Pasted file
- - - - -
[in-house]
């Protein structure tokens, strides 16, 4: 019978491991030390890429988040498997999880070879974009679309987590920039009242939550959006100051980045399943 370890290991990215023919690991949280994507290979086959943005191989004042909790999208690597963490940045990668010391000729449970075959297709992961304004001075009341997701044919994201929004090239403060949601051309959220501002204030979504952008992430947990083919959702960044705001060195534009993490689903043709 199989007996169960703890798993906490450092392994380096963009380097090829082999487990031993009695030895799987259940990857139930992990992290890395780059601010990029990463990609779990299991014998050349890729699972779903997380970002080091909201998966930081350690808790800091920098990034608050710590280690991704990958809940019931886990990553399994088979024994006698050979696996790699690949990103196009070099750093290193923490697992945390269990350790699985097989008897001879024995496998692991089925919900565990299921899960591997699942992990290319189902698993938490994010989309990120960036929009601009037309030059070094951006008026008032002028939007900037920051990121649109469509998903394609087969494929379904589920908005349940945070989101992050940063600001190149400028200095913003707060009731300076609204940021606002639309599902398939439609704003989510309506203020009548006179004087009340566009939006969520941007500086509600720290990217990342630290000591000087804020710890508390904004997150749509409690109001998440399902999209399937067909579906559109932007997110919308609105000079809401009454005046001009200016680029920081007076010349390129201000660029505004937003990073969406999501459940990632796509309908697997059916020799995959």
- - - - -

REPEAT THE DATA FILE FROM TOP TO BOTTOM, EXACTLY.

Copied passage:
[in-house]
């Protein structure tokens, strides 16, 4: 019978491991030390890429988040498997999880070879974009679309987590920039009242939550959006100051980045399943 370890290991990215023919690991949280994507290979086959943005191989004042909790999208690597963490940045990668010391000729449970075959297709992961304004001075009341997701044919994201929004090239403060949601051309959220501002204030979504952008992430947990083919959702960044705001060195534009993490689903043709 199989007996169960703890798993906490450092392994380096963009380097090829082999487990031993009695030895799987259940990857139930992990992290890395780059601010990029990463990609779990299991014998050349890729699972779903997380970002080091909201998966930081350690808790800091920098990034608050710590280690991704990958809940019931886990990553399994088979024994006698050979696996790699690949990103196009070099750093290193923490697992945390269990350790699985097989008897001879024995496998692991089925919900565990299921899960591997699942992990290319189902698993938490994010989309990120960036929009601009037309030059070094951006008026008032002028939007900037920051990121649109469509998903394609087969494929379904589920908005349940945070989101992050940063600001190149400028200095913003707060009731300076609204940021606002639309599902398939439609704003989510309506203020009548006179004087009340566009939006969520941007500086509600720290990217990342630290000591000087804020710890508390904004997150749509409690109001998440399902999209399937067909579906559109932007997110919308609105000079809401009454005046001009200016680029920081007076010349390129201000660029505004937003990073969406999501459940990632796509309908697997059916020799995959």